In stark contrast to the Olympiad, the World Team Championships that started almost simultaneously yesterday in China and Armenia offer no easy pairings in the first few rounds. Reigning open champions Russia faced their strongest rivals Ukraine and lost after Eljanov won the only decisive game against Tomashevsky. In the women’s event holders Ukraine rested Women's World Champion Mariya Muzychuk against Poland, though it's unlikely even she could have staved off a 3.5:0.5 defeat.
In terms of prestige the World Team Championships are second only to the Olympiad, but you could argue they’re tougher to win and more representative of the strength of the teams. Instead of a big open with a significant element of luck involved in the draw, the World Team events are organised as 9-round all-play-all tournaments involving 10 qualifying teams. In the past the open and women’s events have been held in separate venues and at different times, but this year we have the curious logistical challenge of events held simultaneously over 5000 km apart!
Luckily you can watch them both from the comfort of your own home here on chess24
Let’s start with the men’s event held in the mountain resort of Tsaghkadzor in Armenia, a mere 110 km from Shamkir.
Of the first five matches only two could be said to have gone to script:
Even then, the Chinese team could only beat the U.S. – who are without their top three of Nakamura, So and Kamsky – after Ding Liren managed to beat Sam Shankland in a drawish queen and pawn ending.
There were two closely matched ties in which the slight favourites failed to come out on top:
The hosts and 2011 World Team Champions will have been disappointed to start with a defeat, after Maxim Rodshtein won the only decisive game against Vladimir Akopian. Israel are only taking part since Azerbaijan refused to take up their qualification spot as 2013 European Champions.
Even without Judit Polgar, Hungary are a formidable team, but they needed a last board win for Balogh Csaba to cancel out the kind of loss that Richard Rapport’s combustible style always makes a possibility. Perez Quesada didn't so much defeat as annihilate his opponent:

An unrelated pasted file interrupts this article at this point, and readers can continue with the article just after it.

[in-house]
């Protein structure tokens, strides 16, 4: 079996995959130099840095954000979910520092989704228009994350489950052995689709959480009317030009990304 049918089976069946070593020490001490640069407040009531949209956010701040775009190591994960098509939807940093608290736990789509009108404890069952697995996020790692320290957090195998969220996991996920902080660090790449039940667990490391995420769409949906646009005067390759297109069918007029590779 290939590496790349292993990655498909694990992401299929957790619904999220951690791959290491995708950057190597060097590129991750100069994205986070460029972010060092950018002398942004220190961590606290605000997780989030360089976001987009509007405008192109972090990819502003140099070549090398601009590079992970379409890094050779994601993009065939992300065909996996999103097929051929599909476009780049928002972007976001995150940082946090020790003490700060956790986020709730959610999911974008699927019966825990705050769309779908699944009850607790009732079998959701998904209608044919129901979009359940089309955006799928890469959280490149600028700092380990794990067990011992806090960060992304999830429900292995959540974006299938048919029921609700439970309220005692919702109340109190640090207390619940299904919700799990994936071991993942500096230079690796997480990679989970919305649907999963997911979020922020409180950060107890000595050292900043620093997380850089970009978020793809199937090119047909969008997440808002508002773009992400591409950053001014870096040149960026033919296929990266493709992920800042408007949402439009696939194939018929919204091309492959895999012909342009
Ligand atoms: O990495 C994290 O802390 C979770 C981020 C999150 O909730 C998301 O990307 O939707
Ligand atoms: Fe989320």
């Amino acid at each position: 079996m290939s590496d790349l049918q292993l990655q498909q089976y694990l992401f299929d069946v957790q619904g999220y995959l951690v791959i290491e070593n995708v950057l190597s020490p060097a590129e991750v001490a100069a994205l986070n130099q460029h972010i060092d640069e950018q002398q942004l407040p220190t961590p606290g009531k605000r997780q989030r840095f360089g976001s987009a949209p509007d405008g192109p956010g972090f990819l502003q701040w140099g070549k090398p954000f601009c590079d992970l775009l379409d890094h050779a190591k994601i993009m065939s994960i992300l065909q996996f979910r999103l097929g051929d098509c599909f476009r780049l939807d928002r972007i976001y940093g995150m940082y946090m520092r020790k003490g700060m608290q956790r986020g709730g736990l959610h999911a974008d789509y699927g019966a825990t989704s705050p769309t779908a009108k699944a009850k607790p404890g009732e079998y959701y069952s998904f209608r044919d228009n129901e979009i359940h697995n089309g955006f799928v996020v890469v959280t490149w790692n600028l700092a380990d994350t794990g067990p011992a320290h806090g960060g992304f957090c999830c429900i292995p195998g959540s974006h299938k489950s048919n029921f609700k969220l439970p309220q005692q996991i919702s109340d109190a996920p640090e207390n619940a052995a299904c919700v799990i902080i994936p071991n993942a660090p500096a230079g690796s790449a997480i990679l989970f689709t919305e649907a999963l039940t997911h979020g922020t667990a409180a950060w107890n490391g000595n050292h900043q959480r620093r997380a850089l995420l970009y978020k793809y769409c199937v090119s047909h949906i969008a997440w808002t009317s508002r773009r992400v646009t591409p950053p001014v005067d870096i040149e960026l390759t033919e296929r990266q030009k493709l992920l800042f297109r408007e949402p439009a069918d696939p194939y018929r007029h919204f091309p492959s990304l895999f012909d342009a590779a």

And so that brings us to the big match of the day between the first and second seeds:
Russia may be without the likes of Vladimir Kramnik and Peter Svidler, but they’re still the only team in the event with only 2700 players. Again this was a tight match, with three draws and only Pavel Eljanov managing to score a crucial win against Evgeny Tomashevsky.
Events were even more dramatic in China, with the reigning champions and top seeds Ukraine losing to 6th seeds Poland, though it was less a loss than a massacre:
Anna Muzychuk lost a critical game to Monika Socko after she misjudged the pawn break 27.e4?
What could be more natural? But after 27…Nc7 28.a4 e5! 29.dxe5 Rf4! the white pawns were dropping like flies. Anna’s sister and World Champion Mariya sat out the encounter, and the Ukrainian misery was compounded when Anna Ushenina lost on time after apparently failing to press the clock correctly. Her position against Polish Champion Jolanta Zawadzka had been difficult, but was by no means lost.
Elsewhere there were 3:1 wins for USA over Egypt and China over Armenia, Georgia and Russia traded wins in a 2:2 draw between the 2nd and 4th seeds and, finally, there was one more surprise:
The return of Humpy Koneru wasn’t enough to prevent the strong Indian side losing to Kazakhstan, although it’s no longer a big surprise to see the young and hungry Kazakh team punching above their nominal weight.
So the World Teams started with dramatic upsets, but there's a long way to go - with 8 rounds until next Tuesday and a single rest day on Friday.
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